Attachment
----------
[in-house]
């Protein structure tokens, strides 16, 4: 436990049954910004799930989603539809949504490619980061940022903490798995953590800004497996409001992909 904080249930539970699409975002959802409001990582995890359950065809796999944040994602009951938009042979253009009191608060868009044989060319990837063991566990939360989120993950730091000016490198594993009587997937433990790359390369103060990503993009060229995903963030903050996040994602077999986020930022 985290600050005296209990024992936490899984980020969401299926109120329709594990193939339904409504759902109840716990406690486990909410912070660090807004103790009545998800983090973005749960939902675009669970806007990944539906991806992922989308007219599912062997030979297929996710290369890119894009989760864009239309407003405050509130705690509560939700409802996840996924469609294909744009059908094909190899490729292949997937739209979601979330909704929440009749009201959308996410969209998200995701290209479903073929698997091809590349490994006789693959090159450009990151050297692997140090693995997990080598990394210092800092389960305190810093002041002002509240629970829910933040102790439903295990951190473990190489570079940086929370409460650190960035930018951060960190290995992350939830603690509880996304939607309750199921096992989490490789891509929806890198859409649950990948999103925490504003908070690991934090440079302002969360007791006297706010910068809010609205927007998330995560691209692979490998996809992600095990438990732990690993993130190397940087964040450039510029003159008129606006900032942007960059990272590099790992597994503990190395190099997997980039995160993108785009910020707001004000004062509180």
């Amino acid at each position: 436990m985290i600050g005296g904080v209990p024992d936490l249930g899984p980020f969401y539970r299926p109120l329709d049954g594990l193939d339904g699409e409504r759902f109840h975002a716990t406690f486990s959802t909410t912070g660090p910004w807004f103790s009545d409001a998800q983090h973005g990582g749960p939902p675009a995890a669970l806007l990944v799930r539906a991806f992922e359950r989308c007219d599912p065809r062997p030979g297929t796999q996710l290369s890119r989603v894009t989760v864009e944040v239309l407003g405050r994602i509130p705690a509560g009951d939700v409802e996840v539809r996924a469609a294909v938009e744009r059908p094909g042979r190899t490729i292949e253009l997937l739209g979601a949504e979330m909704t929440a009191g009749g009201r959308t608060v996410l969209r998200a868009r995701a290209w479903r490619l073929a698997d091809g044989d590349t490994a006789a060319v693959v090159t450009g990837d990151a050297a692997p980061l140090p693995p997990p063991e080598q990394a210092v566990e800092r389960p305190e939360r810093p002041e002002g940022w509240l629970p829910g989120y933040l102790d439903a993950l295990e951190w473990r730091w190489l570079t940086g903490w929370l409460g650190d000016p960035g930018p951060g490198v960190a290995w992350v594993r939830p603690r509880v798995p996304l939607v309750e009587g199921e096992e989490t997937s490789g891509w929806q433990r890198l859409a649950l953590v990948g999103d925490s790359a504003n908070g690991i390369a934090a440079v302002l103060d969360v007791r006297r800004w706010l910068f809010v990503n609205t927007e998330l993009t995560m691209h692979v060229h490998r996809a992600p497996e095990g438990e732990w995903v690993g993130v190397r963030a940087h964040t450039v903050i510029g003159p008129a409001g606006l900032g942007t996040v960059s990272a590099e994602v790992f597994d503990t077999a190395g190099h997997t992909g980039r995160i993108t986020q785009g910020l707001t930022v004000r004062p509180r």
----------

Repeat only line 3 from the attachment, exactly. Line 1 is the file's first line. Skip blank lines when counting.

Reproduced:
């Amino acid at each position: 436990m985290i600050g005296g904080v209990p024992d936490l249930g899984p980020f969401y539970r299926p109120l329709d049954g594990l193939d339904g699409e409504r759902f109840h975002a716990t406690f486990s959802t909410t912070g660090p910004w807004f103790s009545d409001a998800q983090h973005g990582g749960p939902p675009a995890a669970l806007l990944v799930r539906a991806f992922e359950r989308c007219d599912p065809r062997p030979g297929t796999q996710l290369s890119r989603v894009t989760v864009e944040v239309l407003g405050r994602i509130p705690a509560g009951d939700v409802e996840v539809r996924a469609a294909v938009e744009r059908p094909g042979r190899t490729i292949e253009l997937l739209g979601a949504e979330m909704t929440a009191g009749g009201r959308t608060v996410l969209r998200a868009r995701a290209w479903r490619l073929a698997d091809g044989d590349t490994a006789a060319v693959v090159t450009g990837d990151a050297a692997p980061l140090p693995p997990p063991e080598q990394a210092v566990e800092r389960p305190e939360r810093p002041e002002g940022w509240l629970p829910g989120y933040l102790d439903a993950l295990e951190w473990r730091w190489l570079t940086g903490w929370l409460g650190d000016p960035g930018p951060g490198v960190a290995w992350v594993r939830p603690r509880v798995p996304l939607v309750e009587g199921e096992e989490t997937s490789g891509w929806q433990r890198l859409a649950l953590v990948g999103d925490s790359a504003n908070g690991i390369a934090a440079v302002l103060d969360v007791r006297r800004w706010l910068f809010v990503n609205t927007e998330l993009t995560m691209h692979v060229h490998r996809a992600p497996e095990g438990e732990w995903v690993g993130v190397r963030a940087h964040t450039v903050i510029g003159p008129a409001g606006l900032g942007t996040v960059s990272a590099e994602v790992f597994d503990t077999a190395g190099h997997t992909g980039r995160i993108t986020q785009g910020l707001t930022v004000r004062p509180r």